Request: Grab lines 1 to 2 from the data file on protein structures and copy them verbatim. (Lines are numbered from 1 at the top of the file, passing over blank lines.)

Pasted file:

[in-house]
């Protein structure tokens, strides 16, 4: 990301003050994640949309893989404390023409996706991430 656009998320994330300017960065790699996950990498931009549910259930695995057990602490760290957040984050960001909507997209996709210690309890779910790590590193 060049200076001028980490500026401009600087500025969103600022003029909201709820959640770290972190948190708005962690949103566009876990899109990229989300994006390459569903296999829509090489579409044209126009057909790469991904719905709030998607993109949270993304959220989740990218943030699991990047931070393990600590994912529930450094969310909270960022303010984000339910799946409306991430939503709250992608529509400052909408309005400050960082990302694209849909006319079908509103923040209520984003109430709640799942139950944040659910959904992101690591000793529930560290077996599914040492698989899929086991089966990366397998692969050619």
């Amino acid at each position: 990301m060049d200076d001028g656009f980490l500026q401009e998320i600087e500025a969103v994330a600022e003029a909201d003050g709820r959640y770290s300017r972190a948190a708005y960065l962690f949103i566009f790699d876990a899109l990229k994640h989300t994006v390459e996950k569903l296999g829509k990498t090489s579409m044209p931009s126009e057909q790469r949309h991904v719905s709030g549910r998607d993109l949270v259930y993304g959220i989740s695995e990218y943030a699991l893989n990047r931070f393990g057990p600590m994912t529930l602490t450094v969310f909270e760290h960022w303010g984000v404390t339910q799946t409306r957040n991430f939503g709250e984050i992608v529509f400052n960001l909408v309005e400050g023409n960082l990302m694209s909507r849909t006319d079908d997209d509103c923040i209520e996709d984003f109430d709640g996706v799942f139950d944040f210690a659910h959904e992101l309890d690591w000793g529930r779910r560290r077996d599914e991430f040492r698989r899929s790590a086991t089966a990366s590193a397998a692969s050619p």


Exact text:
[in-house]
């Protein structure tokens, strides 16, 4: 990301003050994640949309893989404390023409996706991430 656009998320994330300017960065790699996950990498931009549910259930695995057990602490760290957040984050960001909507997209996709210690309890779910790590590193 060049200076001028980490500026401009600087500025969103600022003029909201709820959640770290972190948190708005962690949103566009876990899109990229989300994006390459569903296999829509090489579409044209126009057909790469991904719905709030998607993109949270993304959220989740990218943030699991990047931070393990600590994912529930450094969310909270960022303010984000339910799946409306991430939503709250992608529509400052909408309005400050960082990302694209849909006319079908509103923040209520984003109430709640799942139950944040659910959904992101690591000793529930560290077996599914040492698989899929086991089966990366397998692969050619």